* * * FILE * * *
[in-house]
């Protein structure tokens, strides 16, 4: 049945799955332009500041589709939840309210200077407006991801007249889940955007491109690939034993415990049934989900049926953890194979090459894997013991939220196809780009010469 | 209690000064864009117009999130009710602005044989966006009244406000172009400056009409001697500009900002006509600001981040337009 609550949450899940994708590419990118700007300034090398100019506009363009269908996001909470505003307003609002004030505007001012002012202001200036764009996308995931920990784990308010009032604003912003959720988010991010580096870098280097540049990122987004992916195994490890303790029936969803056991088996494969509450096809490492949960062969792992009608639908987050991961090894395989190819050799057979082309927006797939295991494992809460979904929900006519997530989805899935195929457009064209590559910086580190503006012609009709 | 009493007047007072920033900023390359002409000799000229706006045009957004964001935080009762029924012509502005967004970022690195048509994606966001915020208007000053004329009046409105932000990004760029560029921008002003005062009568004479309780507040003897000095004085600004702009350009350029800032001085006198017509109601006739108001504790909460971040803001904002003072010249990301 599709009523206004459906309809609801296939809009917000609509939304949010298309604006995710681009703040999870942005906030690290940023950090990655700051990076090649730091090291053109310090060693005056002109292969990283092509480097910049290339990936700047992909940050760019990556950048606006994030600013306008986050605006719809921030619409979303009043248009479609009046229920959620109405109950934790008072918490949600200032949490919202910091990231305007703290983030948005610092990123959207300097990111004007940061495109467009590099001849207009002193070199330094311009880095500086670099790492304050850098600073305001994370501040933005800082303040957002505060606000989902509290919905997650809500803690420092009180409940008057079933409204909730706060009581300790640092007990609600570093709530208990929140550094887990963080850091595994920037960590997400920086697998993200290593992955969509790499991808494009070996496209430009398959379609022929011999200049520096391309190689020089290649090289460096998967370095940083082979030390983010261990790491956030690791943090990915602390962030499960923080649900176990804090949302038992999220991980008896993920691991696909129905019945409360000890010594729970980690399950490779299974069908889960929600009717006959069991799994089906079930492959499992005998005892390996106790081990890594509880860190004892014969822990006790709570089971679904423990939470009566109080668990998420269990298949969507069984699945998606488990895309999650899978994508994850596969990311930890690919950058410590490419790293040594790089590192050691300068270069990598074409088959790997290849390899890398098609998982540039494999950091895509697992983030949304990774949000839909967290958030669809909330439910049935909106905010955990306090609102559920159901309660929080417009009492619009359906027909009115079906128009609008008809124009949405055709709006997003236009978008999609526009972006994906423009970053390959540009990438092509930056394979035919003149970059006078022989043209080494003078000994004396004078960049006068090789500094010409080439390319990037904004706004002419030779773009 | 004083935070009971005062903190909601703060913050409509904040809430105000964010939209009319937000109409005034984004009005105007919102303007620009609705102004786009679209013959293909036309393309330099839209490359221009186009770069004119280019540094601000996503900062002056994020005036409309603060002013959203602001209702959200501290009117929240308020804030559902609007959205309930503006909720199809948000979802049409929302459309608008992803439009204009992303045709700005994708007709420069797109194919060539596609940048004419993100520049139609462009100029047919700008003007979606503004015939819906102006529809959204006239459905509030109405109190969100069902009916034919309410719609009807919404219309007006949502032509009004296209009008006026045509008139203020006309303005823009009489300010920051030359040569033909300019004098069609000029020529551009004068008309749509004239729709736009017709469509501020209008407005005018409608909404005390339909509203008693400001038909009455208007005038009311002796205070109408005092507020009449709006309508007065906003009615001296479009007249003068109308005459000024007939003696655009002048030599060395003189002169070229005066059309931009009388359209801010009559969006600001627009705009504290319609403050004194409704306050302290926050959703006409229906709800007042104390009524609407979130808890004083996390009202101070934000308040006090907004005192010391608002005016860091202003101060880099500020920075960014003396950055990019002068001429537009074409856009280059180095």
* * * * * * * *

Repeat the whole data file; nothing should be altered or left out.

[in-house]
């Protein structure tokens, strides 16, 4: 049945799955332009500041589709939840309210200077407006991801007249889940955007491109690939034993415990049934989900049926953890194979090459894997013991939220196809780009010469 | 209690000064864009117009999130009710602005044989966006009244406000172009400056009409001697500009900002006509600001981040337009 609550949450899940994708590419990118700007300034090398100019506009363009269908996001909470505003307003609002004030505007001012002012202001200036764009996308995931920990784990308010009032604003912003959720988010991010580096870098280097540049990122987004992916195994490890303790029936969803056991088996494969509450096809490492949960062969792992009608639908987050991961090894395989190819050799057979082309927006797939295991494992809460979904929900006519997530989805899935195929457009064209590559910086580190503006012609009709 | 009493007047007072920033900023390359002409000799000229706006045009957004964001935080009762029924012509502005967004970022690195048509994606966001915020208007000053004329009046409105932000990004760029560029921008002003005062009568004479309780507040003897000095004085600004702009350009350029800032001085006198017509109601006739108001504790909460971040803001904002003072010249990301 599709009523206004459906309809609801296939809009917000609509939304949010298309604006995710681009703040999870942005906030690290940023950090990655700051990076090649730091090291053109310090060693005056002109292969990283092509480097910049290339990936700047992909940050760019990556950048606006994030600013306008986050605006719809921030619409979303009043248009479609009046229920959620109405109950934790008072918490949600200032949490919202910091990231305007703290983030948005610092990123959207300097990111004007940061495109467009590099001849207009002193070199330094311009880095500086670099790492304050850098600073305001994370501040933005800082303040957002505060606000989902509290919905997650809500803690420092009180409940008057079933409204909730706060009581300790640092007990609600570093709530208990929140550094887990963080850091595994920037960590997400920086697998993200290593992955969509790499991808494009070996496209430009398959379609022929011999200049520096391309190689020089290649090289460096998967370095940083082979030390983010261990790491956030690791943090990915602390962030499960923080649900176990804090949302038992999220991980008896993920691991696909129905019945409360000890010594729970980690399950490779299974069908889960929600009717006959069991799994089906079930492959499992005998005892390996106790081990890594509880860190004892014969822990006790709570089971679904423990939470009566109080668990998420269990298949969507069984699945998606488990895309999650899978994508994850596969990311930890690919950058410590490419790293040594790089590192050691300068270069990598074409088959790997290849390899890398098609998982540039494999950091895509697992983030949304990774949000839909967290958030669809909330439910049935909106905010955990306090609102559920159901309660929080417009009492619009359906027909009115079906128009609008008809124009949405055709709006997003236009978008999609526009972006994906423009970053390959540009990438092509930056394979035919003149970059006078022989043209080494003078000994004396004078960049006068090789500094010409080439390319990037904004706004002419030779773009 | 004083935070009971005062903190909601703060913050409509904040809430105000964010939209009319937000109409005034984004009005105007919102303007620009609705102004786009679209013959293909036309393309330099839209490359221009186009770069004119280019540094601000996503900062002056994020005036409309603060002013959203602001209702959200501290009117929240308020804030559902609007959205309930503006909720199809948000979802049409929302459309608008992803439009204009992303045709700005994708007709420069797109194919060539596609940048004419993100520049139609462009100029047919700008003007979606503004015939819906102006529809959204006239459905509030109405109190969100069902009916034919309410719609009807919404219309007006949502032509009004296209009008006026045509008139203020006309303005823009009489300010920051030359040569033909300019004098069609000029020529551009004068008309749509004239729709736009017709469509501020209008407005005018409608909404005390339909509203008693400001038909009455208007005038009311002796205070109408005092507020009449709006309508007065906003009615001296479009007249003068109308005459000024007939003696655009002048030599060395003189002169070229005066059309931009009388359209801010009559969006600001627009705009504290319609403050004194409704306050302290926050959703006409229906709800007042104390009524609407979130808890004083996390009202101070934000308040006090907004005192010391608002005016860091202003101060880099500020920075960014003396950055990019002068001429537009074409856009280059180095």